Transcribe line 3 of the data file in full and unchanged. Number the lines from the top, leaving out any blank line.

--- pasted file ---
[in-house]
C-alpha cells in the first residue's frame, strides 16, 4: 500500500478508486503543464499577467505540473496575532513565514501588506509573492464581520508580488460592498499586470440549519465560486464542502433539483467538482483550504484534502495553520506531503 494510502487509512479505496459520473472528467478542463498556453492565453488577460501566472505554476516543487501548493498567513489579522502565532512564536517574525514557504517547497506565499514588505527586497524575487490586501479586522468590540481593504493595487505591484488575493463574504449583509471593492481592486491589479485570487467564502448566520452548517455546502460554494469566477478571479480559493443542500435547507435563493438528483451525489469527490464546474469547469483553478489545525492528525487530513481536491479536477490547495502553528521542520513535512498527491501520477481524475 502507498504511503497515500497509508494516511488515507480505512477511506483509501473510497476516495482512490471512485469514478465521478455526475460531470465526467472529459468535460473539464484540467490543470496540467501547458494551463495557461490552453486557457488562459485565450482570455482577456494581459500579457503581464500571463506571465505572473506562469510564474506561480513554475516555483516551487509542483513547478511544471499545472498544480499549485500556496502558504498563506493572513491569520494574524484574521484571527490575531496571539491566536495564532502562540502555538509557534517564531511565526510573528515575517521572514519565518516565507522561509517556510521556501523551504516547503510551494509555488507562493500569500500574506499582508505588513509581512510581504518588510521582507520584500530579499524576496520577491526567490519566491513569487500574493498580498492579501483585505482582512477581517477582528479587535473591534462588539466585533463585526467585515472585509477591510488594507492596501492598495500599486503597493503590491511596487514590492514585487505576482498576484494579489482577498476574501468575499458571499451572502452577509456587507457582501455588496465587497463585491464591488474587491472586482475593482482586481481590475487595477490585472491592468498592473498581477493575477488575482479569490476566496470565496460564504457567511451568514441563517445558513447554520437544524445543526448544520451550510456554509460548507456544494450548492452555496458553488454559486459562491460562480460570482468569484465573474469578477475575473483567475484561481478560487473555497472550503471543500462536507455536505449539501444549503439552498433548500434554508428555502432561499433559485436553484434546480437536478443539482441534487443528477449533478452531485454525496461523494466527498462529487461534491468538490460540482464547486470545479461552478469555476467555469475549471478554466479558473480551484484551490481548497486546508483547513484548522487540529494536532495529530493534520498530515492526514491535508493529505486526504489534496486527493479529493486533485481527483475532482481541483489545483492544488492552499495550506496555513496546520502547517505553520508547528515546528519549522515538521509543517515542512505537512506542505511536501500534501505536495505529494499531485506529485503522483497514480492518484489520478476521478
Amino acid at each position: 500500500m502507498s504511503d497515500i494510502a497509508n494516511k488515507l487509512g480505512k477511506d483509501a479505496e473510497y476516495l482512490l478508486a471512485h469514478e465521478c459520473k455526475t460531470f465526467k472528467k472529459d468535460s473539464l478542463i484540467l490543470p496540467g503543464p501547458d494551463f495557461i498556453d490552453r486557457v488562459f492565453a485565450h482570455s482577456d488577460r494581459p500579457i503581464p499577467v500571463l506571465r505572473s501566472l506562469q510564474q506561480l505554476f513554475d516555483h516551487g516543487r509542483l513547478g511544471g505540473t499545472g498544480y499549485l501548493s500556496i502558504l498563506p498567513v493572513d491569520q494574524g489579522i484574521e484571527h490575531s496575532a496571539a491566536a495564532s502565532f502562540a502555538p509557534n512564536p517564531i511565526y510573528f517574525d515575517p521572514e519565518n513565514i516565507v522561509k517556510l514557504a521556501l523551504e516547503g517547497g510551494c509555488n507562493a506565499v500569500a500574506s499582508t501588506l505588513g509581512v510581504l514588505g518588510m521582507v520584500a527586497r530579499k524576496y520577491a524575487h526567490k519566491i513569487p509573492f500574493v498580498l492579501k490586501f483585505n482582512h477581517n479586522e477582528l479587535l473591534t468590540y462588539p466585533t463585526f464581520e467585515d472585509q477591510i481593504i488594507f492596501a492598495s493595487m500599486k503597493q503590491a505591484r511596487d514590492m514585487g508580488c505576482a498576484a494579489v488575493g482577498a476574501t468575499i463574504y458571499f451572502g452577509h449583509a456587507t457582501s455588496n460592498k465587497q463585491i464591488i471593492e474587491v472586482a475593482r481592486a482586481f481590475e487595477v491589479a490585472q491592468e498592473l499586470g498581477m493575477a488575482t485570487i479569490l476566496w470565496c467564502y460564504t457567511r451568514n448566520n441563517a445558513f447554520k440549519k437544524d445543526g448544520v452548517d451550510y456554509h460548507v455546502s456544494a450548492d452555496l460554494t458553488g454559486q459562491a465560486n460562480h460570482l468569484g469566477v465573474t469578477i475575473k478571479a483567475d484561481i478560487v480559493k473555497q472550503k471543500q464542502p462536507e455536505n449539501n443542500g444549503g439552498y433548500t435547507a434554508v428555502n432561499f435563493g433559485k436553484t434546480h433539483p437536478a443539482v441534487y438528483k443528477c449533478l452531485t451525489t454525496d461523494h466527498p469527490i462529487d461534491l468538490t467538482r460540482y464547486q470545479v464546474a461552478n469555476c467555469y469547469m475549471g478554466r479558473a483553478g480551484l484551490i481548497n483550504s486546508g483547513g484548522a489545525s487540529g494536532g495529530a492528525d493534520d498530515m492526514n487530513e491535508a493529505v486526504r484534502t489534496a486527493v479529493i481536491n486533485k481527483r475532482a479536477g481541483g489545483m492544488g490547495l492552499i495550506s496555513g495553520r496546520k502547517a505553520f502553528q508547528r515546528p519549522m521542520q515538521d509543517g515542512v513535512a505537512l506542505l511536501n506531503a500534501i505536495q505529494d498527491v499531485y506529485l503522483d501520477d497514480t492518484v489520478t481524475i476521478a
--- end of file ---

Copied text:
Amino acid at each position: 500500500m502507498s504511503d497515500i494510502a497509508n494516511k488515507l487509512g480505512k477511506d483509501a479505496e473510497y476516495l482512490l478508486a471512485h469514478e465521478c459520473k455526475t460531470f465526467k472528467k472529459d468535460s473539464l478542463i484540467l490543470p496540467g503543464p501547458d494551463f495557461i498556453d490552453r486557457v488562459f492565453a485565450h482570455s482577456d488577460r494581459p500579457i503581464p499577467v500571463l506571465r505572473s501566472l506562469q510564474q506561480l505554476f513554475d516555483h516551487g516543487r509542483l513547478g511544471g505540473t499545472g498544480y499549485l501548493s500556496i502558504l498563506p498567513v493572513d491569520q494574524g489579522i484574521e484571527h490575531s496575532a496571539a491566536a495564532s502565532f502562540a502555538p509557534n512564536p517564531i511565526y510573528f517574525d515575517p521572514e519565518n513565514i516565507v522561509k517556510l514557504a521556501l523551504e516547503g517547497g510551494c509555488n507562493a506565499v500569500a500574506s499582508t501588506l505588513g509581512v510581504l514588505g518588510m521582507v520584500a527586497r530579499k524576496y520577491a524575487h526567490k519566491i513569487p509573492f500574493v498580498l492579501k490586501f483585505n482582512h477581517n479586522e477582528l479587535l473591534t468590540y462588539p466585533t463585526f464581520e467585515d472585509q477591510i481593504i488594507f492596501a492598495s493595487m500599486k503597493q503590491a505591484r511596487d514590492m514585487g508580488c505576482a498576484a494579489v488575493g482577498a476574501t468575499i463574504y458571499f451572502g452577509h449583509a456587507t457582501s455588496n460592498k465587497q463585491i464591488i471593492e474587491v472586482a475593482r481592486a482586481f481590475e487595477v491589479a490585472q491592468e498592473l499586470g498581477m493575477a488575482t485570487i479569490l476566496w470565496c467564502y460564504t457567511r451568514n448566520n441563517a445558513f447554520k440549519k437544524d445543526g448544520v452548517d451550510y456554509h460548507v455546502s456544494a450548492d452555496l460554494t458553488g454559486q459562491a465560486n460562480h460570482l468569484g469566477v465573474t469578477i475575473k478571479a483567475d484561481i478560487v480559493k473555497q472550503k471543500q464542502p462536507e455536505n449539501n443542500g444549503g439552498y433548500t435547507a434554508v428555502n432561499f435563493g433559485k436553484t434546480h433539483p437536478a443539482v441534487y438528483k443528477c449533478l452531485t451525489t454525496d461523494h466527498p469527490i462529487d461534491l468538490t467538482r460540482y464547486q470545479v464546474a461552478n469555476c467555469y469547469m475549471g478554466r479558473a483553478g480551484l484551490i481548497n483550504s486546508g483547513g484548522a489545525s487540529g494536532g495529530a492528525d493534520d498530515m492526514n487530513e491535508a493529505v486526504r484534502t489534496a486527493v479529493i481536491n486533485k481527483r475532482a479536477g481541483g489545483m492544488g490547495l492552499i495550506s496555513g495553520r496546520k502547517a505553520f502553528q508547528r515546528p519549522m521542520q515538521d509543517g515542512v513535512a505537512l506542505l511536501n506531503a500534501i505536495q505529494d498527491v499531485y506529485l503522483d501520477d497514480t492518484v489520478t481524475i476521478a